|Publication number||US5782633 A|
|Application number||US 08/828,554|
|Publication date||Jul 21, 1998|
|Filing date||Mar 31, 1997|
|Priority date||Apr 10, 1996|
|Also published as||DE29606540U1, EP0800798A1, EP0800798B1|
|Publication number||08828554, 828554, US 5782633 A, US 5782633A, US-A-5782633, US5782633 A, US5782633A|
|Original Assignee||Muehlbauer; Ernst|
|Export Citation||BiBTeX, EndNote, RefMan|
|Patent Citations (3), Referenced by (54), Classifications (13), Legal Events (5)|
|External Links: USPTO, USPTO Assignment, Espacenet|
The invention relates to an applicator for a dental compound, whose elongate body is or can be connected at the front end to a syringe containing the dental compound and has a ram for advancing a plunger contained in the syringe, which plunger can be pushed forward by means of a pusher rod protruding out of the rear end of the implement body.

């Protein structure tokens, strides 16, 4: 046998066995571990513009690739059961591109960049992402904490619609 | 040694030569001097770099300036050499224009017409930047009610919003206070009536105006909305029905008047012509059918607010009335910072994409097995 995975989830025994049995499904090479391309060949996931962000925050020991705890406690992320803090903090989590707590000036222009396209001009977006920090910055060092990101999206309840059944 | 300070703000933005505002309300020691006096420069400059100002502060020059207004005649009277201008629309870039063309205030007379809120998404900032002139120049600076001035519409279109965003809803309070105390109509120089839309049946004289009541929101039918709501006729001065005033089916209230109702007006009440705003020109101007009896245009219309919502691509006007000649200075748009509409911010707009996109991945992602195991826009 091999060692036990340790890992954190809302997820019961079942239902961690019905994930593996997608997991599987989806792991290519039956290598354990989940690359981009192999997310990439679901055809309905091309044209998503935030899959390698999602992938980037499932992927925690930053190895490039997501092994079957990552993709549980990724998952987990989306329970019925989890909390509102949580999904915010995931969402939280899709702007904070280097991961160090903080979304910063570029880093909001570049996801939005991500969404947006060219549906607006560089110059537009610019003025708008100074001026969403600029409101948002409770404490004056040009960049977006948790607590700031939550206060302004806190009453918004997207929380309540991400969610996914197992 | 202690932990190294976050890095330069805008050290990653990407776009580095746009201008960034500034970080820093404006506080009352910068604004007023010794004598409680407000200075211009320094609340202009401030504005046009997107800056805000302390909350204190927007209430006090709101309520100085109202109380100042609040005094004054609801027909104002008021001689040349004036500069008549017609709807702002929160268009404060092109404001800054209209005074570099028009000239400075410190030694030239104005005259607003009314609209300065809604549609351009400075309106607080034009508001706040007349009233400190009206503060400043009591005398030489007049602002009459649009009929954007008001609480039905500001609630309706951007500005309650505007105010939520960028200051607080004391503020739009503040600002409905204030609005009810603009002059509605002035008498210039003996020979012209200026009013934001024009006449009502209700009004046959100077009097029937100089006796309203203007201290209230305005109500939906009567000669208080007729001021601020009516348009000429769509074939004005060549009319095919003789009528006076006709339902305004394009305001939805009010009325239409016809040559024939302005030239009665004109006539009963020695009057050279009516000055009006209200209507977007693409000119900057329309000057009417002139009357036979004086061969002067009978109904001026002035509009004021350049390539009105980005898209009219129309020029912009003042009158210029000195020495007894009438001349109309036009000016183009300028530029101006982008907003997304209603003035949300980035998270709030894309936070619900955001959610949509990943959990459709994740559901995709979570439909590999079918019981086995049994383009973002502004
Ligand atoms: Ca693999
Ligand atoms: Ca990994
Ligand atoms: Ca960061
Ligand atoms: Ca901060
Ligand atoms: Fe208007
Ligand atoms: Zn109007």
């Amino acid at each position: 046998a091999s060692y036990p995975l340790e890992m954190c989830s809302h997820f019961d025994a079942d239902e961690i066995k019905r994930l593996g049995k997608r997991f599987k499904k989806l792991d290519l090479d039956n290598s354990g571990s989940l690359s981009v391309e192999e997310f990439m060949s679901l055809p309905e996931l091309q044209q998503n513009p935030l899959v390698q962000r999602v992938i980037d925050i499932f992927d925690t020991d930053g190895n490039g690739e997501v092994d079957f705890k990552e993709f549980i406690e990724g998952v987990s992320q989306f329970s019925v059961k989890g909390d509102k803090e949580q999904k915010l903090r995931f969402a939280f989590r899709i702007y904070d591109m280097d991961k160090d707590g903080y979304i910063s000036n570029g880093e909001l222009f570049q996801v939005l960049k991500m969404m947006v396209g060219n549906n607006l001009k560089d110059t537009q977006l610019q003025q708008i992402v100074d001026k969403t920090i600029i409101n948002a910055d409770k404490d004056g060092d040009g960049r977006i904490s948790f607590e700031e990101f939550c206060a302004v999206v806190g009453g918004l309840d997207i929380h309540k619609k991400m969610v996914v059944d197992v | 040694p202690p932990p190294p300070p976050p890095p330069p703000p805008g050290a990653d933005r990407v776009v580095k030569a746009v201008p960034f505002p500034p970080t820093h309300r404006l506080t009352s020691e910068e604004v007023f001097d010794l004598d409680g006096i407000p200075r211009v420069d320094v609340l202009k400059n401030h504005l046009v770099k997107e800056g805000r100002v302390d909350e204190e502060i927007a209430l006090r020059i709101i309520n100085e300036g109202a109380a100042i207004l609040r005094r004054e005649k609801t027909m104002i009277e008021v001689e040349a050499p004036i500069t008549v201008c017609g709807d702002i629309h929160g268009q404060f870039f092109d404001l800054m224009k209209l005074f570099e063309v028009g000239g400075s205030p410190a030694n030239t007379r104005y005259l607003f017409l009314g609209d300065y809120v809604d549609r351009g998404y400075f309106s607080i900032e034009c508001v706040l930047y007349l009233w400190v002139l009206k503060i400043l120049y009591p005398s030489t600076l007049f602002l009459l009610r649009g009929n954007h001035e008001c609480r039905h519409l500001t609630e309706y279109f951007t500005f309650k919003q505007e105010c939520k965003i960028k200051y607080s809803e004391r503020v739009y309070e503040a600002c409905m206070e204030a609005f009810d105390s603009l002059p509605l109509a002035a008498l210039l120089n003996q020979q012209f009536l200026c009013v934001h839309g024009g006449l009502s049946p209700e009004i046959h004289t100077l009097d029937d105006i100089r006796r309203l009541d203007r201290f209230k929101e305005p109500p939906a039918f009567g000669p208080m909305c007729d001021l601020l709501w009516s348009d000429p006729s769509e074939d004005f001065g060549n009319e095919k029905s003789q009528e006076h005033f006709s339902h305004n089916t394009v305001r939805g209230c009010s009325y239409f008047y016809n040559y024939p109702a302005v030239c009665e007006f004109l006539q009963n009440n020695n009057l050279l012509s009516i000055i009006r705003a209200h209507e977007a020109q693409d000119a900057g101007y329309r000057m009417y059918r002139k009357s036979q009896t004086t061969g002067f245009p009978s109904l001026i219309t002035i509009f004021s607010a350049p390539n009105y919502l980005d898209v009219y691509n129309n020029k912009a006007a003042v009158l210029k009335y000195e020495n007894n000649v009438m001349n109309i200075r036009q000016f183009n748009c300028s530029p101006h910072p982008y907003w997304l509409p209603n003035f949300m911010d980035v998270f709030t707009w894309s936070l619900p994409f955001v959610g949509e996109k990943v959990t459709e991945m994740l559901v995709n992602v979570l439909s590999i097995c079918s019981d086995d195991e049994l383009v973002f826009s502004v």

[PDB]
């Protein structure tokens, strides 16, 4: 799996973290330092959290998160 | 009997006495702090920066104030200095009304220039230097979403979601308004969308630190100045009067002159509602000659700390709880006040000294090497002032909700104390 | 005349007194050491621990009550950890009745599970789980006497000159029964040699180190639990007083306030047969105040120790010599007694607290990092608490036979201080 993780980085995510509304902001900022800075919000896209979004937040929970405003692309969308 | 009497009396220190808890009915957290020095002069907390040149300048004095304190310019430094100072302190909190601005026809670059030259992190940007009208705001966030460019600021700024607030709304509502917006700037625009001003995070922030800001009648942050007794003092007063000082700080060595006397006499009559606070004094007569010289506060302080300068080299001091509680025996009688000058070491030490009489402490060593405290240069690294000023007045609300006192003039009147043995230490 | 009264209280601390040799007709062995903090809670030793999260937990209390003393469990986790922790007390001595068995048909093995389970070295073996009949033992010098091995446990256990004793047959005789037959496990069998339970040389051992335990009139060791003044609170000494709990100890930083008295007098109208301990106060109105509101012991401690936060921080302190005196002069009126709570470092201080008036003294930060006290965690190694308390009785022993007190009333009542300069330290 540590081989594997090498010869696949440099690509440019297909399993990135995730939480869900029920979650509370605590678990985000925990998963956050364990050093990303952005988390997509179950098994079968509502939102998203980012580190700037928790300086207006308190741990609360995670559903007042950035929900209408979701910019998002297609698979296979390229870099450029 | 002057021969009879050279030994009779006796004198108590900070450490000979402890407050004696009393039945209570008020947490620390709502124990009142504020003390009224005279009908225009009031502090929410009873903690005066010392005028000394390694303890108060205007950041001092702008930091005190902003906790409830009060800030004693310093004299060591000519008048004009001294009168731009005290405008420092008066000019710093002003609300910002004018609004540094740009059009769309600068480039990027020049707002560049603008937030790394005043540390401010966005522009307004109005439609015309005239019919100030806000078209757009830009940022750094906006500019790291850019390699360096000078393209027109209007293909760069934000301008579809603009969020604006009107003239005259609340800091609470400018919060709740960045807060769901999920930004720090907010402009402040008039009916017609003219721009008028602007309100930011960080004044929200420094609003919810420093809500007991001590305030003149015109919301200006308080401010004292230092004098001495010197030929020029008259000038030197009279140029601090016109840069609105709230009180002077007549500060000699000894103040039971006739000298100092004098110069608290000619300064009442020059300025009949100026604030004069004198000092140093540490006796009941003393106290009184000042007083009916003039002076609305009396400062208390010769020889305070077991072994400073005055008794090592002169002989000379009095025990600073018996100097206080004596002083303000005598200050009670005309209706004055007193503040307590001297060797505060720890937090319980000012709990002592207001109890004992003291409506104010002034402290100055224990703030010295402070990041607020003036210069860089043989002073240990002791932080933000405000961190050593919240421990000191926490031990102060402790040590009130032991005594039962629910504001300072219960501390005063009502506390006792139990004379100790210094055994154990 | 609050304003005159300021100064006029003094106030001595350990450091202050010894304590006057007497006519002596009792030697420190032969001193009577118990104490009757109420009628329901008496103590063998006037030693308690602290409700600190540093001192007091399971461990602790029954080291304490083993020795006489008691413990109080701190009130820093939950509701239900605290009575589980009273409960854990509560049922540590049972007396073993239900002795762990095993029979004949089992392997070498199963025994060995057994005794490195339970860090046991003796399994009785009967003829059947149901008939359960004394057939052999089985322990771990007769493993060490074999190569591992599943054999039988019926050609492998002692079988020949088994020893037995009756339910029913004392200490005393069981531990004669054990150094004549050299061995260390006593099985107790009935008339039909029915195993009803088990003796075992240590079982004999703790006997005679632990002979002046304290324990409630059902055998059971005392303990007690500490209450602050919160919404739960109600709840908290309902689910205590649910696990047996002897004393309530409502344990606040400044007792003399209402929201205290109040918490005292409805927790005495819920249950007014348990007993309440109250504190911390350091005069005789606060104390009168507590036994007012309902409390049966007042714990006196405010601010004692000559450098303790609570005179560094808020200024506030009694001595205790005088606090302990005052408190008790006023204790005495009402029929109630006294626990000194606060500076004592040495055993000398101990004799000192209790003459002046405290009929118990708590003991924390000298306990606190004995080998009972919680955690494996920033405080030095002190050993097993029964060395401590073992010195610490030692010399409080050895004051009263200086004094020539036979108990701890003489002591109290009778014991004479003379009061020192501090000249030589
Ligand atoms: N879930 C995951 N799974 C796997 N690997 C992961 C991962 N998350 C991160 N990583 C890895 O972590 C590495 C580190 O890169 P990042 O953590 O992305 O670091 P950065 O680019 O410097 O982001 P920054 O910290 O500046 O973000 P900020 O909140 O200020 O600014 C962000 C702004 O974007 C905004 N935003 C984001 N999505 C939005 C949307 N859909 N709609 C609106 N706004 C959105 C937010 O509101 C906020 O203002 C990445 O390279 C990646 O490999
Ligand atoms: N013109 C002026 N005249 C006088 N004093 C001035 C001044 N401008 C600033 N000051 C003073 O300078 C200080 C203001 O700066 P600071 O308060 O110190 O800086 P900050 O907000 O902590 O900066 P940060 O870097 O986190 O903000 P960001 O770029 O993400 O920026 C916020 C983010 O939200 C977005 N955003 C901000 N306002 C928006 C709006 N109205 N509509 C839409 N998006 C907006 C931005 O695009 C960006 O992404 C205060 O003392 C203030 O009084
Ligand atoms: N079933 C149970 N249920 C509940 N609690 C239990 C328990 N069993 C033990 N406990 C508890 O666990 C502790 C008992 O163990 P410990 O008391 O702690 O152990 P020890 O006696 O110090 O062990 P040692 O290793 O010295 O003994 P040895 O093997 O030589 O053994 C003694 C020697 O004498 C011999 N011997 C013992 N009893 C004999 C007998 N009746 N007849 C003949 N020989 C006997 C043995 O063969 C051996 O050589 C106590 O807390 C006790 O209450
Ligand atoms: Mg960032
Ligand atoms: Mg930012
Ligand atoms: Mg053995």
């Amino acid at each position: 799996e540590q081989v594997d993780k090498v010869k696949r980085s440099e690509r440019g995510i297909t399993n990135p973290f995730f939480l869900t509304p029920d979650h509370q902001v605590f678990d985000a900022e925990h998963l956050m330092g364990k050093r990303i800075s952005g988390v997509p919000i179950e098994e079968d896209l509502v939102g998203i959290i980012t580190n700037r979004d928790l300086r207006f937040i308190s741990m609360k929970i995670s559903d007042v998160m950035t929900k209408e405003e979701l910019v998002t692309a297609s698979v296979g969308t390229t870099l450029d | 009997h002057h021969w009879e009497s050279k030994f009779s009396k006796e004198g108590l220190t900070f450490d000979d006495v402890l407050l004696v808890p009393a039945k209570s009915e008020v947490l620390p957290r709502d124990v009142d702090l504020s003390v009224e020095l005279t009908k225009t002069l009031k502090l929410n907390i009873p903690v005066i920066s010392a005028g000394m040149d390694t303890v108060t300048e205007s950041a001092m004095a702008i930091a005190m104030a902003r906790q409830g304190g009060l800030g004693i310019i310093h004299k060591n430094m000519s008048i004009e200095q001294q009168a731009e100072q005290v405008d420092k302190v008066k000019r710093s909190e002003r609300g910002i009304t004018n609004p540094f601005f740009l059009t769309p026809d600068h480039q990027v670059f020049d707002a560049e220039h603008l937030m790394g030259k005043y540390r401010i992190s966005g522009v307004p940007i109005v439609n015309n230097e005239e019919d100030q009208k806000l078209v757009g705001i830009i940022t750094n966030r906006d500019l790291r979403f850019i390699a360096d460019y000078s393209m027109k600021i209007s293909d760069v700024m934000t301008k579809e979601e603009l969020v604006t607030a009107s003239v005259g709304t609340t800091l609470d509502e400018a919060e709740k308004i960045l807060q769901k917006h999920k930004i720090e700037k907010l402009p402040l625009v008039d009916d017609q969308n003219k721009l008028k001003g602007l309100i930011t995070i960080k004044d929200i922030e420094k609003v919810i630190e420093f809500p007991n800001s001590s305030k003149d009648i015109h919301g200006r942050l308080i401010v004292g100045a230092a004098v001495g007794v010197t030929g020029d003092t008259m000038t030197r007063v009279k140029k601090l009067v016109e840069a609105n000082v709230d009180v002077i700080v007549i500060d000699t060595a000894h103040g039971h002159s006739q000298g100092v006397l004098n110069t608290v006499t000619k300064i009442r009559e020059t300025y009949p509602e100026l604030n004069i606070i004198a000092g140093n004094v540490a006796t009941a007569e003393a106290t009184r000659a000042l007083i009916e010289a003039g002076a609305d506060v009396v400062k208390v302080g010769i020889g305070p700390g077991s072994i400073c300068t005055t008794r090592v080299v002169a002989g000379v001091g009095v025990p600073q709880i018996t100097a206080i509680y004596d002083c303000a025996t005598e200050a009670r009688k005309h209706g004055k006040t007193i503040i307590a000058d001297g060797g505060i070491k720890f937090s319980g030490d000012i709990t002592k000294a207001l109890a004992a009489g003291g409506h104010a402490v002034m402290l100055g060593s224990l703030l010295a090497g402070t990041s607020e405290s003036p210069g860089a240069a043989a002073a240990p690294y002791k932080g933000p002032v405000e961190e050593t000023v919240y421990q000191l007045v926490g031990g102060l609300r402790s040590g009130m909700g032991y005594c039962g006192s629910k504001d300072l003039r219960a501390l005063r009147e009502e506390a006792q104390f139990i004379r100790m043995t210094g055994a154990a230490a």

In known applicators of this type (DE-C 25 28 116, DE-A 21 10 465), the ram and the pusher rod are designed to be integral with one another or in any case are firmly connected to one another, so that the movement of the pusher rod is directly transmitted to the ram. The fingers holding the implement remain at a comparatively long distance from the tooth undergoing treatment and are therefore also outside the mouth of the patient. The type of actuation also gives the dentist a very accurate feel for metering the dental compound. Finally, many dentists are also familiar with this type of actuation because these known implements, by virtue of their simplicity, were for a long time the only ones available for metering a dental compound. However, they have the disadvantage that they require high forces, in particular in the case of viscous compounds, and, owing to the changing static friction, do not permit jolt-free emptying. This makes metering difficult.